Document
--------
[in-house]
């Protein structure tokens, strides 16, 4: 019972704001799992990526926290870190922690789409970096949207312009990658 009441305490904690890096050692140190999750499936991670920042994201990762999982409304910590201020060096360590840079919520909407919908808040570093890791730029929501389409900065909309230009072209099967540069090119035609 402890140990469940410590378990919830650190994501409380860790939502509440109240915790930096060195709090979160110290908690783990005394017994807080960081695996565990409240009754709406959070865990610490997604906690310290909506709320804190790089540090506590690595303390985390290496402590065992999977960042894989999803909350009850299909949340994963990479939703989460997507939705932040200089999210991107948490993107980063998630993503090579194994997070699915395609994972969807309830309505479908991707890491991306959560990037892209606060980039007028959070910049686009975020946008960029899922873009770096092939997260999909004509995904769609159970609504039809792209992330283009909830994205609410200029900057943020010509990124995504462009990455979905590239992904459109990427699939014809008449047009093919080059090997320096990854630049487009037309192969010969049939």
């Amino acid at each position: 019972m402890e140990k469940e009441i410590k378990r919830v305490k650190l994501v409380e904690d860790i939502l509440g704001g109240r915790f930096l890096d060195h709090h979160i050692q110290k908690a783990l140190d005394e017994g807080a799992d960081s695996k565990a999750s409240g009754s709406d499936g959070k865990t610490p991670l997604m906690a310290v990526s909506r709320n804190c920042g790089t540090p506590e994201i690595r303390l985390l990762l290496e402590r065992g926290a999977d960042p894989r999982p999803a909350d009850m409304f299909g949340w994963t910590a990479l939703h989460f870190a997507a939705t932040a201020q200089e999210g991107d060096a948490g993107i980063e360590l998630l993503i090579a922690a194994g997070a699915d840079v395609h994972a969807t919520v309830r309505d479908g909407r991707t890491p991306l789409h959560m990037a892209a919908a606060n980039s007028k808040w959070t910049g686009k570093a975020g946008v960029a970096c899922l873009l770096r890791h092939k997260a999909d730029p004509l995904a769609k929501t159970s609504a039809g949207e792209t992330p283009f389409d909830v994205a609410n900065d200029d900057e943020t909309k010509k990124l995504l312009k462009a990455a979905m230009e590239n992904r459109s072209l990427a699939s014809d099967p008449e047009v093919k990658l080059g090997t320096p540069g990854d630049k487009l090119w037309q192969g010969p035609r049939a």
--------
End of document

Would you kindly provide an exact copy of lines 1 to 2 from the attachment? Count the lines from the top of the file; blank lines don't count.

[in-house]
């Protein structure tokens, strides 16, 4: 019972704001799992990526926290870190922690789409970096949207312009990658 009441305490904690890096050692140190999750499936991670920042994201990762999982409304910590201020060096360590840079919520909407919908808040570093890791730029929501389409900065909309230009072209099967540069090119035609 402890140990469940410590378990919830650190994501409380860790939502509440109240915790930096060195709090979160110290908690783990005394017994807080960081695996565990409240009754709406959070865990610490997604906690310290909506709320804190790089540090506590690595303390985390290496402590065992999977960042894989999803909350009850299909949340994963990479939703989460997507939705932040200089999210991107948490993107980063998630993503090579194994997070699915395609994972969807309830309505479908991707890491991306959560990037892209606060980039007028959070910049686009975020946008960029899922873009770096092939997260999909004509995904769609159970609504039809792209992330283009909830994205609410200029900057943020010509990124995504462009990455979905590239992904459109990427699939014809008449047009093919080059090997320096990854630049487009037309192969010969049939």